4 Improvements for Orthopedic Practice Waiting Rooms

Laura Dyrda -   Print  |
Here are four ways you can improve the waiting room at your orthopedic practice.
1. Run physician videos in the waiting room. Compile five minute video clips from all of the practice physicians discussing their subspecialty and the latest technology in their field. Spine surgeons can talk about minimally invasive procedures while knee surgeons might talk about new techniques for joint replacement. "If you're going to spend money on marketing, the most important place to do that, at first, is in the waiting room," says Peter Althausen, MD, an orthopedic surgeon at Reno Orthopaedic Clinic and chairman of the board of directors of The Orthopaedic Implant Company. "If you market yourself as 'top in technology,' you want to show your patients that from the beginning. You also want to make sure your waiting room is clean, put together and modern."

2. Hang a plaque with physician certification in the waiting room. Patients who come to your practice for joint replacement might have a great experience, but they'll go elsewhere for their spine surgery or ankle care because they don't know physicians at your practice can treat those conditions. Hanging a plaque in the waiting room that includes each physician's certification is a relatively inexpensive way to communicate the diverse range of conditions practice physicians treat. Patients will also remember these conditions when their friends need orthopedic care. "The patient might come to the practice for their shoulder, but their friend might need a knee replacement and they'll remember to send them to your practice," says Dr. Althausen.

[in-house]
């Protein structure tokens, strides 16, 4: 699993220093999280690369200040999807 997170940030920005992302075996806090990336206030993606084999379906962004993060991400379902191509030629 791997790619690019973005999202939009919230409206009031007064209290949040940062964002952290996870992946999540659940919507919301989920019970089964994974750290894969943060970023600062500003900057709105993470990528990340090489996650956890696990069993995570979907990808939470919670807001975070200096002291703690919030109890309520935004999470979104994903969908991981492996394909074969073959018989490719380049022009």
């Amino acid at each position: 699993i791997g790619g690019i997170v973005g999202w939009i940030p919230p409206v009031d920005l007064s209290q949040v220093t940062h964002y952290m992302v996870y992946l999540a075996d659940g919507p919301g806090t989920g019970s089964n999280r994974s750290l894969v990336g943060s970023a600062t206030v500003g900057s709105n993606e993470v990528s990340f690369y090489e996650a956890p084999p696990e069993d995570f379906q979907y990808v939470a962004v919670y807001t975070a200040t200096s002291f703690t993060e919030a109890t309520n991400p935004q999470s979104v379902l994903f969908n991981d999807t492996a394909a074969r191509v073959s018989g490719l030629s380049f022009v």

3. Staff should make patients feel comfortable.
Make sure the staff smiles at the patients when they arrive and throughout the visit. Ask the patients questions and make sure they have everything they need, and provide them with things they've forgotten. "Customer service is very important," says Bal Raj, MD, an orthopedic surgeon at the Beverly Hills (Calif.) Orthopedic Institute. "If the patient needs to have their MRI but didn't bring it, my clinical staff will get the MRI."

4. Install computers for patients to use.
Have computers available in the waiting room with the practice website available for patients to search while they wait. The website can allow patients to make copayments online and look through educational information before the visit. The practice can also teach patients about their physicians and services through video clips. Compile five minute clips from all of the practice physicians discussing their subspecialty and the latest technology in their field. Spine surgeons can talk about minimally invasive procedures while knee surgeons might talk about new techniques for joint replacement.

More Articles on Orthopedic Practices:
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Surviving a Turbulent Healthcare Market: 7 Points From Dr. Steven Wertheim of Resurgens Orthopaedics

5 Best Practices for Managing Claims in Orthopedic Groups

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